This month, it seemed only right to dedicate this blog to the so-called ‘Levelling Up Report’, which has been compiled by MP and former charity leader, Danny Kruger.
By way of background, it was Danny Kruger who was tasked by Prime Minister Boris Johnson to explore how the government can better work with and for the voluntary sector, as we move further through the pandemic. That report saw a call for ‘a more local and more human society’ and one where people would be ‘supported and empowered’ to play a vital role in their neighbourhood.
While the all important recommendations haven’t yet been directly taken up by the government as actions, those of us within the sector are certainly paying close attention to how voluntary organisations are going to be acknowledged and engaged with in the coming months.
With the context of this report in mind, I thought I’d ask three of the most significant voices in the sector to share with me – and you – how they feel about some of the specifics of the findings, and what impact they feel this will have for our Suffolk community.
To Karl Wilding, Chief Executive of NCVO:
“Karl, the concept of paying trustees to fulfil their role is an issue which often fuels debate. What do you consider to be the advantages and disadvantages of a voluntary organisation adopting this practice?”
“If people can’t become a trustee because of loss of income, then it’s clearly an advantage, particularly if it helps recruit different people who can’t afford to become a trustee. But there’s something important about the fact boards are mostly volunteers – for public perception, but also for mission. We need to be clear what problems payment is solving – there are many problems with the charity trustee model. I’m just not sure paying people to become trustees will fix them.”
“Here in Suffolk, we’re one of many counties in the UK who’ve warmly embraced the idea of our own ‘Volunteer Passport’ initiative. How do you feel about the idea of a National Volunteer Passport? Could such a thing complement locally based scenarios?”
“Volunteer passports are an interesting idea with many good local examples. Any national proposal can and should build on these, rather than displace them, if for no other reason than most volunteering is inherently local. There are different ideas about how a passport could work too – so we need a debate about what’s worked at local level, and how a national passport can add value to what’s often successfully working in different places.”
To Richard Quallington, Executive Director, ACRE:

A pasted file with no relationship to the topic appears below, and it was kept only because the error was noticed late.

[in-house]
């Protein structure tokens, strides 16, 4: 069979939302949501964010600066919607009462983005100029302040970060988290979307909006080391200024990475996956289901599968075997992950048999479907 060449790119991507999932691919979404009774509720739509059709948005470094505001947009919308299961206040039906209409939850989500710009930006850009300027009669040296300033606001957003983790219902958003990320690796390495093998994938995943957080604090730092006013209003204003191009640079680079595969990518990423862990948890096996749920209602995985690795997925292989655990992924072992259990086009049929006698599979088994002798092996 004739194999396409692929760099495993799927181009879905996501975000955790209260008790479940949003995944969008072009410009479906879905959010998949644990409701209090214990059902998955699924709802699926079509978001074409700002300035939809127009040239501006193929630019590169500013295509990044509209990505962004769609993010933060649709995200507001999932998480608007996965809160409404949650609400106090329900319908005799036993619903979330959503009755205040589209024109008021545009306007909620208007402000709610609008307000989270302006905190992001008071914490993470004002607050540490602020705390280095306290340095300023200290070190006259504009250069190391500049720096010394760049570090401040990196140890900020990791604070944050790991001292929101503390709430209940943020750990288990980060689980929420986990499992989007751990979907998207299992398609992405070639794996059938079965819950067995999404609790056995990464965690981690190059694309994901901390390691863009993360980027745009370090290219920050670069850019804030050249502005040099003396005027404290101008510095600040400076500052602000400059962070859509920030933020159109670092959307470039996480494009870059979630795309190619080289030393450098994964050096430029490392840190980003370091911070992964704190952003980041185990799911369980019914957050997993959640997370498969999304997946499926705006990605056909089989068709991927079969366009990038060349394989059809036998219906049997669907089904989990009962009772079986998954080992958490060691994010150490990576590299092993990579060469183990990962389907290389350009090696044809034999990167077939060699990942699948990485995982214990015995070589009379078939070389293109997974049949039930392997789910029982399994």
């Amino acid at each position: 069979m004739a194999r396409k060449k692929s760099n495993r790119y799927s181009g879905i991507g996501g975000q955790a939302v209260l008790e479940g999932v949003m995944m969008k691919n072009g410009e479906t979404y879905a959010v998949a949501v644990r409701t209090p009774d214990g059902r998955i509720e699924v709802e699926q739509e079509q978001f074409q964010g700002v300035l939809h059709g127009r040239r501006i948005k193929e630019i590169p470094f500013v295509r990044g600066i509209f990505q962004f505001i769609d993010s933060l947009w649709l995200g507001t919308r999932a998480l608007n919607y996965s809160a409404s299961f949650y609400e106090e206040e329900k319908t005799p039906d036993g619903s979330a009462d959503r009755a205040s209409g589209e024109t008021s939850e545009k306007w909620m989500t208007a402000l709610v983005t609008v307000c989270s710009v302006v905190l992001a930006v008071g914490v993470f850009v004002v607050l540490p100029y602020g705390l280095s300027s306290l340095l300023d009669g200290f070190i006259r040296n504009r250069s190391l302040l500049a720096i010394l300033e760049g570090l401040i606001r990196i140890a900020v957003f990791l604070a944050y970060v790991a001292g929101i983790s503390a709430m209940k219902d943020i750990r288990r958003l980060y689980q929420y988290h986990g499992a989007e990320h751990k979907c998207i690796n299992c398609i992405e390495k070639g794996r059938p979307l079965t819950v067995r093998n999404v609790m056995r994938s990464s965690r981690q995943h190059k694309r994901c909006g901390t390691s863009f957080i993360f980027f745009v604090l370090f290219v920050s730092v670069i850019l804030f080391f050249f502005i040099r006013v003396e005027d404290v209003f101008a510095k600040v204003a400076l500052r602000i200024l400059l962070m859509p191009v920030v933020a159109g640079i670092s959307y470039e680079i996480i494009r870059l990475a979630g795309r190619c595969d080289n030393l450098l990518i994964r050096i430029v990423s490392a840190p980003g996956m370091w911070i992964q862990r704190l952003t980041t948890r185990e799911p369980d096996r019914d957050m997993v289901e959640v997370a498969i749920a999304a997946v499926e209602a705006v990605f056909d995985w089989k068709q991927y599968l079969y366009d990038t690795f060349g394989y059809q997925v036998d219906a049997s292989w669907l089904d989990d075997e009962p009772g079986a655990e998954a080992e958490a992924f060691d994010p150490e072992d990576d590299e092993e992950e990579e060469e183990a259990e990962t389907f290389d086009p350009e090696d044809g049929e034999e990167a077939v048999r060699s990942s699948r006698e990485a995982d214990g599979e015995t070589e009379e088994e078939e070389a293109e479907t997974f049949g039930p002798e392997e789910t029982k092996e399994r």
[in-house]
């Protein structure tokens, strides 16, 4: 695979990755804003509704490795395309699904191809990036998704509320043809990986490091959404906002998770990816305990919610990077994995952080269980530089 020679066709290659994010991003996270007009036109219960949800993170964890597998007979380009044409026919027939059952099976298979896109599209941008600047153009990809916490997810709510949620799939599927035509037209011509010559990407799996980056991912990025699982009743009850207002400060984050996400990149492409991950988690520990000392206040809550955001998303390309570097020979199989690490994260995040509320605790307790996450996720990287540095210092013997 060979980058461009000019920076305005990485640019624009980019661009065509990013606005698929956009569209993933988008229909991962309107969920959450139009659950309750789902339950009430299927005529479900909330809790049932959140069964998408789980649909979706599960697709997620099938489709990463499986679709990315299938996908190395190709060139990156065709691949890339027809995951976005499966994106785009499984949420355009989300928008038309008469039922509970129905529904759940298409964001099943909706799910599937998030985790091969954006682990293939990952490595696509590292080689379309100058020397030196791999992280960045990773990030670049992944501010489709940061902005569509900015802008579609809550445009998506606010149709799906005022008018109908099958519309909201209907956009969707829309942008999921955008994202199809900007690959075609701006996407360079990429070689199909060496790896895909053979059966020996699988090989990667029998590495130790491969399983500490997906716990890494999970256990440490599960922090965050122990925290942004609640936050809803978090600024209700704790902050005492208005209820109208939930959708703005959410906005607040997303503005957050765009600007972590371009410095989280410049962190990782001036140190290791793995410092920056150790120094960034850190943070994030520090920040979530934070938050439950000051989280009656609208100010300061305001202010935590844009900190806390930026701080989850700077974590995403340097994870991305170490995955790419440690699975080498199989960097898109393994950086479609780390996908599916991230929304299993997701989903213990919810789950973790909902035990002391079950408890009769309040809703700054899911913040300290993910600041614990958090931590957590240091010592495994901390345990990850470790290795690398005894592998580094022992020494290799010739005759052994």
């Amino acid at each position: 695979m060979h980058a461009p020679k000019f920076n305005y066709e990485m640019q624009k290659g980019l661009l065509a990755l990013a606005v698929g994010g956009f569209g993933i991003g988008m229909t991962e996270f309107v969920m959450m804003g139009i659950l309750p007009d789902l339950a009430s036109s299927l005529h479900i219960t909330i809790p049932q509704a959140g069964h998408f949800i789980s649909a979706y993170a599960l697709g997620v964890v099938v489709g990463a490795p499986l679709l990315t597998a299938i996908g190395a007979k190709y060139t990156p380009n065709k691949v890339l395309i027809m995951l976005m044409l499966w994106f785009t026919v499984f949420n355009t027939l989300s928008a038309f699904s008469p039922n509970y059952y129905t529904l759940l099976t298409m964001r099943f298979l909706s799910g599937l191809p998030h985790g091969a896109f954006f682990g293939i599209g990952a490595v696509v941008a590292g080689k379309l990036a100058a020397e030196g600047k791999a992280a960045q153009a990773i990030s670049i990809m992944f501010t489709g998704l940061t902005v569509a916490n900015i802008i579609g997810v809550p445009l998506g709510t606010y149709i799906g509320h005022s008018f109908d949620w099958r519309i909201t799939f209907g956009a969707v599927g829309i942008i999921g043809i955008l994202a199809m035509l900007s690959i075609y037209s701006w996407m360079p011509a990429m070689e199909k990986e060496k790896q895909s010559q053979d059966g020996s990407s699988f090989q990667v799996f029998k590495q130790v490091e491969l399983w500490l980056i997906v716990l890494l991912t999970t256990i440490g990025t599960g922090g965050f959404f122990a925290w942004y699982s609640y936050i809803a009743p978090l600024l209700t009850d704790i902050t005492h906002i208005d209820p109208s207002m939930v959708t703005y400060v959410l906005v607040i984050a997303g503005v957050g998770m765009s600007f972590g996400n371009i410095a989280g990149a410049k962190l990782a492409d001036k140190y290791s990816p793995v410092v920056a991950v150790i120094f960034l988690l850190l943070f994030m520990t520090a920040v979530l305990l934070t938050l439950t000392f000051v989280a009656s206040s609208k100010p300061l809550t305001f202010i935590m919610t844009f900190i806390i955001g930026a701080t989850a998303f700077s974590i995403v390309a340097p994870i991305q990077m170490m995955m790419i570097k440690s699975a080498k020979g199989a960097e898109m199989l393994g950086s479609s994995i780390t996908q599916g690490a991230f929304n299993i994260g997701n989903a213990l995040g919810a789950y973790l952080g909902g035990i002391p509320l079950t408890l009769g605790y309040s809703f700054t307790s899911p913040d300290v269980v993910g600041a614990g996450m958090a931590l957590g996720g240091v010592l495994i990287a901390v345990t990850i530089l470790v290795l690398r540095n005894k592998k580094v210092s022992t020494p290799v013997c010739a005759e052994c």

“Richard, the report placed a spotlight on the idea of creating community hubs. Here in Suffolk, we have fine examples of this proving successful – from family hubs to library hubs. However, these are mainly situated in urban areas and towns. Given ACRE supports the work of around 11,000 village halls via its membership, what do you feel the government could do to better support these valuable assets and consider them as vital community hubs?”
“Almost everything at the moment seems to have the term ‘hub’ placed after it, whereas we might previously have been talking about ‘co-location’ of services. It is important to understand the difference between a multi-purpose Village Hall in a small community and a public sector ‘hub’ where a variety of closely related public services are co-located within a larger settlement. The first is owned and managed by a village community as a shared resource for everyone who lives there, the second brings together closely related public services in the hope of delivering them more efficiently and more effectively. We need to avoid confusing the two! Perhaps those who operate services out of an urban ‘hub’, and intend their services to reach a rural area around it, could come to think of Village Halls as their spokes. They should invest in them, and in the community groups that operate from them, accordingly. After all, a hub with no spokes is not a lot of use to anyone!”
“How do you think a new Community Power Act would enable rural communities in counties like Suffolk to address rural inequalities? How would it play a role in the more effective shaping and accessing of services that are needed, and to which people already have access?”